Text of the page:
Explore the City

Explore the City

Not-to-miss Neighbourhoods

Explore the City


Just a 20-minute walk or a quick cab ride from the hotel will get you to the trendy neighbourhood of Neve Tzedek. 

Neve Tzedek was the first Jewish neighbourhood to be built outside the walls of the ancient port of Jaffa, back in 1887. At the beginning of the 20th century, Neve Tzedek was home to many artists and writers, among them Nobel Prize laureate writer Shmuel Yosef Agnon. 

Today, the historical neighbourhood has become one of the city’s most fashionable and vibrant districts. With a village-like atmosphere, Neve Tzedek’s main street, Shabazi, boasts select designer boutiques, galleries, wine-tasting shops, cafés, restaurants and celebrated cultural institutions. 

Architecture buffs will love wandering through the delightful streets and narrow alleys to admire the beautifully restored examples of Bauhaus and Art Nouveau architecture, as well as the modern adaptations and additions to these historic homes. Some of the homes offer tours, which should not be missed. The diverse mix of styles in this neighbourhood is unlike any other in the world. Venture off to the side streets and you’ll be rewarded with pretty, bougainvillea-fronted houses, often juxtaposed with graffiti and murals. 

Looking to experience the arts? The Suzanne Dellal Center for Dance and Theatre is a special venue, especially renowned for its modern dance performances. In addition, the building has an intimate courtyard and small gardens surrounding it, well worth a visit. Also try the Nachum Gutman Museum, housed in the home of the artist, which showcases his significant works of Israeli art. 


Jaffa, or Yafo, is an ancient port city, located about 15 minutes away from the hotel by car. Jaffa is mentioned both in the Bible and in ancient mythology, and according to archaeological evidence, it’s believed that the city was inhabited in 7500 BCE (suffice it to say, a long time ago). Jaffa has played an important role throughout history, largely because of its natural harbour, which secured the city’s prominence and growth. The early 19th century saw the establishment of a small Jewish community, which thrived on the market of Jewish pilgrimages to Jerusalem. Additionally, because all Jewish immigrants to Palestine came through Jaffa, many Jews chose to make their homes in the city. The increase in population meant that the beginning of the 20th century saw high levels of overcrowding within the city, and the subsequent founding of Tel Aviv, the first modern Jewish city. After the founding of the State, Jaffa was gradually incorporated into Tel Aviv, and in 1950, the city was officially renamed Tel Aviv-Jaffa out of respect for the historical city. The 1990s brought a wave of redevelopment and rejuvenation to the city, with the restoration of major landmarks and shopping districts. Yet beyond these areas, much of Jaffa is still preserved as it has been for centuries.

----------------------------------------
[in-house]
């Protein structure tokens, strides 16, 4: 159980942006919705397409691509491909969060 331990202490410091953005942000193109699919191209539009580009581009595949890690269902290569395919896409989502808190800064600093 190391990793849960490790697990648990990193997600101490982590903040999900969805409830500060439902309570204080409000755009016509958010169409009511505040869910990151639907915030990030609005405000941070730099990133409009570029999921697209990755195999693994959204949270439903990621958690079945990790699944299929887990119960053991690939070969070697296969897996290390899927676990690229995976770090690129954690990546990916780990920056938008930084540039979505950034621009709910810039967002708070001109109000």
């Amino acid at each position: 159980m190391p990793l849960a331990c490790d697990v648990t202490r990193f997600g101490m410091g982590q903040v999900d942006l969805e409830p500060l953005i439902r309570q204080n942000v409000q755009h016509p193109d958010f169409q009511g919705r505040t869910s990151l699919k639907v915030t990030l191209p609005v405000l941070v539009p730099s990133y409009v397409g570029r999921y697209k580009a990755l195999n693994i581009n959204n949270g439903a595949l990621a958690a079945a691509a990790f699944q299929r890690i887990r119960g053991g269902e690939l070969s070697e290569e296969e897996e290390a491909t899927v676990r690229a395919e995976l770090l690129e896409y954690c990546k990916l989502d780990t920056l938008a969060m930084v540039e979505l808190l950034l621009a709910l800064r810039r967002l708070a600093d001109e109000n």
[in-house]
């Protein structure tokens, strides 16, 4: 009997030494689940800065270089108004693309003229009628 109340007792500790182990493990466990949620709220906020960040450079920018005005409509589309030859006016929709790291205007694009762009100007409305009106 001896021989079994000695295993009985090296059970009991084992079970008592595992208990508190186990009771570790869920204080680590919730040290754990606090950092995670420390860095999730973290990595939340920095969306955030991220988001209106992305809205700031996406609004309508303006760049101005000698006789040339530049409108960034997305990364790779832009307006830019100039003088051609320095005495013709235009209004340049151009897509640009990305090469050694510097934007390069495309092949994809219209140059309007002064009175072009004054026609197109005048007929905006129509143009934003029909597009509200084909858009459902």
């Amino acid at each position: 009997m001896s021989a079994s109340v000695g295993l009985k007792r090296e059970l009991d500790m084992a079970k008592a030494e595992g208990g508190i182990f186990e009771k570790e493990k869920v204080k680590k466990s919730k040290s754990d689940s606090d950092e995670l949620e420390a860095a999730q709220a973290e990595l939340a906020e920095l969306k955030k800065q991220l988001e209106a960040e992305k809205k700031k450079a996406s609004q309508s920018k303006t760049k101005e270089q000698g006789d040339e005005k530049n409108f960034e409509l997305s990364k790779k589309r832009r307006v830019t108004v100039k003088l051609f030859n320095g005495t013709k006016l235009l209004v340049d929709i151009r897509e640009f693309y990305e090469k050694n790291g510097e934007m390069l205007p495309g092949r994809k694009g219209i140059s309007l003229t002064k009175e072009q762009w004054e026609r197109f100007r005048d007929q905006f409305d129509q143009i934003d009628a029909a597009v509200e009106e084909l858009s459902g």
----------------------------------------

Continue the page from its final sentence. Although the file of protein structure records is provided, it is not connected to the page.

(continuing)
A distinctive part of Jaffa is the zodiac streets. The alleys of Old Jaffa are named after signs of the zodiac and boast numerous artist galleries and Judaica workshops and a collection of cafés and restaurants. The astrological theme continues with the Wishing Bridge of Jaffa, a dark wood bridge crowned with 12 bronze plaques of zodiac signs. Rumour has it that if you look out at the Mediterranean Sea while touching your plaque, your wish will be granted. If your wishes are in the culinary line, though, don’t wait: Head over to quirky Dr. Shakshuka, a favourite of locals and tourists alike. This bustling, budget-friendly restaurant churns out the best shakshuka (an Israeli speciality of fried eggs in spicy tomato sauce), while sitting at the communal tables means that you’ll leave with a bunch of new friends. And for dessert, don’t miss Abulafia, a legendary (since 1879!) bakery across from Jaffa’s clock tower. They offer a wide selection of calzones, breads, pastries, pizzas, sweets and drinks. 

For more information and personalized tour arrangements please get in touch with our concierge team at [email protected] or +972 74 766 2733.